It was a wonderful summer. The lake was back after a year with no water, and the dam fixed. My family and friends loved me into my 65th year of being alive. And I signed two book contracts, recommitting myself to the mystery of writing.
Then my fibula broke.
I could have written “I broke my leg.” Isn’t that the standard phrase to describe a broken leg? Instead, I chose “my fibula broke.” For me the difference is not that I named the bone. (Although I do like to learn and use anatomical terminology, it helps me know myself in a new way.) No, the difference is in the subject of the sentence...is it “I” broke my leg” or “My leg” broke? The difference matters to me, for I did not choose to break my fibula. It just happened.
My bone - a wonderful bone that has been a part of my walking, swimming and especially dancing - is broken. This one bone? I’ve taken it for granted, like every other bone in my body...every other cell, muscle, organ, squirting hormone and chemical interaction. I tend to take my life for granted as a rule, except for moments of grace.
Nothing can be taken for granted in this new way of being. As any of you who have experienced physical challenges know, every step (pun intended) of daily life must be rethought. “OK, I can move to that chair if I put my hands here...and push...but what about my foot, is there room to pivot?” Using the toilet? This requires balancing on one leg while pulling pants off and on with a wobbly four-legged walker between me and the hard ceramic tile floor. Sometimes fear appears, especially from my 65 year old, overweight and out-of-shape perspective. One sleepy night, my fear was realized ...I fell. Down I went, crashing into the bathroom door before I hit the cold tile. I was OK... and clearly reminded how vulnerable I really am. In these moments, memories of my mother’s paralyzed legs return. When I was 2, her 27 year old body was smashed and changed forever in a car accident.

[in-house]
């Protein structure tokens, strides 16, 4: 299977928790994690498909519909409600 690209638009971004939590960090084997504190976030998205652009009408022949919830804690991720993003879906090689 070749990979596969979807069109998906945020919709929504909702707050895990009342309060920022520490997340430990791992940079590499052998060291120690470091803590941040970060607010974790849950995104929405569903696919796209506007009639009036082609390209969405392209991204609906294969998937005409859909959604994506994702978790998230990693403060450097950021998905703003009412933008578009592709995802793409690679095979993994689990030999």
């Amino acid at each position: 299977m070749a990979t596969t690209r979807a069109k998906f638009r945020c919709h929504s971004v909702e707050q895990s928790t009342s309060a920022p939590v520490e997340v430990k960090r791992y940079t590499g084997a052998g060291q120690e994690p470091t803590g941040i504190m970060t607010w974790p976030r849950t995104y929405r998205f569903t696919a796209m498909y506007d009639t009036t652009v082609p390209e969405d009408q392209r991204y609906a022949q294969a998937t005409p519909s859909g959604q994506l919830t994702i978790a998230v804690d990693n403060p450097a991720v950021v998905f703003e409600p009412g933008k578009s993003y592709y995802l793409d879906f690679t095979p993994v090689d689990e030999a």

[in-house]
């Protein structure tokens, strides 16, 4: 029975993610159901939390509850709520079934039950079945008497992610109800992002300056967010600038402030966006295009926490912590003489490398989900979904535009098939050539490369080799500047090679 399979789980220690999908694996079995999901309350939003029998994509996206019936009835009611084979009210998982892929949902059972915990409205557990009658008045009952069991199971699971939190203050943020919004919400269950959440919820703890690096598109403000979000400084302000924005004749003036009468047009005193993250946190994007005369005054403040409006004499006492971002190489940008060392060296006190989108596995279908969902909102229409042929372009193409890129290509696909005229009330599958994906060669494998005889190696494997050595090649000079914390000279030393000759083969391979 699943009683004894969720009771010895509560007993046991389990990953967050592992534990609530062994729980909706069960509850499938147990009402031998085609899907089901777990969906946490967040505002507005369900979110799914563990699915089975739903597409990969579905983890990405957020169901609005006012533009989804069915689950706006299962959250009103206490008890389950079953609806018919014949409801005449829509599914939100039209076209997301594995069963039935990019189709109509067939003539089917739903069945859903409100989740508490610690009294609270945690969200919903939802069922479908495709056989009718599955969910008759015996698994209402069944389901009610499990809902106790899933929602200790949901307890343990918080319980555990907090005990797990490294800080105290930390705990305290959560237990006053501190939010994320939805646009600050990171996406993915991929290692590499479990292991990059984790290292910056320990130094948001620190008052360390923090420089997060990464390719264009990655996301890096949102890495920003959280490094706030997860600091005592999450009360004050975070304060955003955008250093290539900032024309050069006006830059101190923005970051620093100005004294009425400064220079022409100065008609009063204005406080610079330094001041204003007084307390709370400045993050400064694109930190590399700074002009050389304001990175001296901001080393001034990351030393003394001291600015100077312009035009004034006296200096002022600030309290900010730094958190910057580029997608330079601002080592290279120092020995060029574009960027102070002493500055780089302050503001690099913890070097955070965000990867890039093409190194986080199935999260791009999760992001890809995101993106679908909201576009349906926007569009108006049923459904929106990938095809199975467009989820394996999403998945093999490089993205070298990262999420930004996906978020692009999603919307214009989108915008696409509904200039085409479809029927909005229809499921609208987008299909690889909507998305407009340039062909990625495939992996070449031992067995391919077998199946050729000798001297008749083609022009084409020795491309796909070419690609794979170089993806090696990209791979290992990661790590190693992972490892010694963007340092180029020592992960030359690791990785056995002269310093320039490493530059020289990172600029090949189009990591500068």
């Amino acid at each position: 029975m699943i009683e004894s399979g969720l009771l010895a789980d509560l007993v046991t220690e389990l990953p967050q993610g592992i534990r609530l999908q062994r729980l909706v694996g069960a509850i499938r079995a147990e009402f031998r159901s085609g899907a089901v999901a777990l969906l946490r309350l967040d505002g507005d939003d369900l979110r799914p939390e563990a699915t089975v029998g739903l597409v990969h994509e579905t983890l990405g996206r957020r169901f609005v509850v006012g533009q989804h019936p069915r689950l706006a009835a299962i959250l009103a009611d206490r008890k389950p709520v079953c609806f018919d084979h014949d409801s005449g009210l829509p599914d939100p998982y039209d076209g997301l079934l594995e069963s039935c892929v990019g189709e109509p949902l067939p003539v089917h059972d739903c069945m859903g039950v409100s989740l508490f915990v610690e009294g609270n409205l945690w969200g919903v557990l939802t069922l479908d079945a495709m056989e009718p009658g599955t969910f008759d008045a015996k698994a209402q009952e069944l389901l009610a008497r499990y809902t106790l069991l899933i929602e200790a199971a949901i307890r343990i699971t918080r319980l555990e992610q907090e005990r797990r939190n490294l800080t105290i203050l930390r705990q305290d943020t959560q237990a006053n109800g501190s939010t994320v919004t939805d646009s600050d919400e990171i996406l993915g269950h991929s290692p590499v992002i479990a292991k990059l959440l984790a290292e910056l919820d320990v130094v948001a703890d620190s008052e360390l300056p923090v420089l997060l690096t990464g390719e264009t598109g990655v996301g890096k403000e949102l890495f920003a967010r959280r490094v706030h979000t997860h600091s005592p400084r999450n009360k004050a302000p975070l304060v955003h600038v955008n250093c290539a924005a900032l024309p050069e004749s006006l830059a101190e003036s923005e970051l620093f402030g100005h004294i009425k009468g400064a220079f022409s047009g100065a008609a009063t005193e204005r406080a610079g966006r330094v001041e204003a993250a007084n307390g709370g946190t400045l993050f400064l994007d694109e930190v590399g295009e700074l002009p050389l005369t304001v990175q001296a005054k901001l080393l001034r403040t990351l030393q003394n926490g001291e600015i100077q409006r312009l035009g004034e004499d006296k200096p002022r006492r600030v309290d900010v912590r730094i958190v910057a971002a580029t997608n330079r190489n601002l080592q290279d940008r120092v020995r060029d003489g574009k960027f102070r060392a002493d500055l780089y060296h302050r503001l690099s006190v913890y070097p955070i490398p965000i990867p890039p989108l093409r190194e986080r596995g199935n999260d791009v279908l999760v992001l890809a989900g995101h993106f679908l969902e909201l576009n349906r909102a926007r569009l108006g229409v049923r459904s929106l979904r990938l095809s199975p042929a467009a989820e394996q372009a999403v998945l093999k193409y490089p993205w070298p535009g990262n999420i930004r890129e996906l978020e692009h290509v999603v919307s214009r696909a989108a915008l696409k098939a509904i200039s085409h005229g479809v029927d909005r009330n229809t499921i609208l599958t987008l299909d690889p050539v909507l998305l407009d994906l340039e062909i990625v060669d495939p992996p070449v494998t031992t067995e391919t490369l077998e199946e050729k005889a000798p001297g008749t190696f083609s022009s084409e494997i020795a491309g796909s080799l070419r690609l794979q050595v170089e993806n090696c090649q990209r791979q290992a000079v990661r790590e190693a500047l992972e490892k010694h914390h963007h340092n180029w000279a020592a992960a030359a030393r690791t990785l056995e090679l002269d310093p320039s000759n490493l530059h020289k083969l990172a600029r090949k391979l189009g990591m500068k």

I look at my leg, it looks different compared to it’s stronger partner. I am grateful it will heal, but I cautiously wonder when I’ll be able to dance again. I don’t know when that day will be, so I choose to live inside of “this” day. The dials of my active, independent, extroverted lifestyle have been turned way down. Here, where I live, I am grateful for a ride to the doctor’s, a morning free from discomfort so I can write, or a neighbor coming over to share a cup of tea. Here, I embrace my quiet, dependent, introverted self and have come to love her. When I feel brave, I wonder how my mother must have felt when she lost freedom of movement forever... and I grieve for her. On this day, as I breathe in golden autumn coolness, I experience gentleness within myself and know this as a moment of grace.
Rumi says, “Don’t worry that your life is turning upside down. How do you know the side you are used to is better than the one to come?” Wise words, it seems to me, but a lot easier to accept when everything is right-side up! Living in an upside down world does not just invite change, it demands it. With a promise of new life, the upside down world invites humble acceptance of “what is.” The path before me is uncertain but I carry hope, and a few notes of dance music, in my heart. Today, surrounded by Love, I say yes. That’s the only step I can take.
Thinking of each of you with a grateful heart,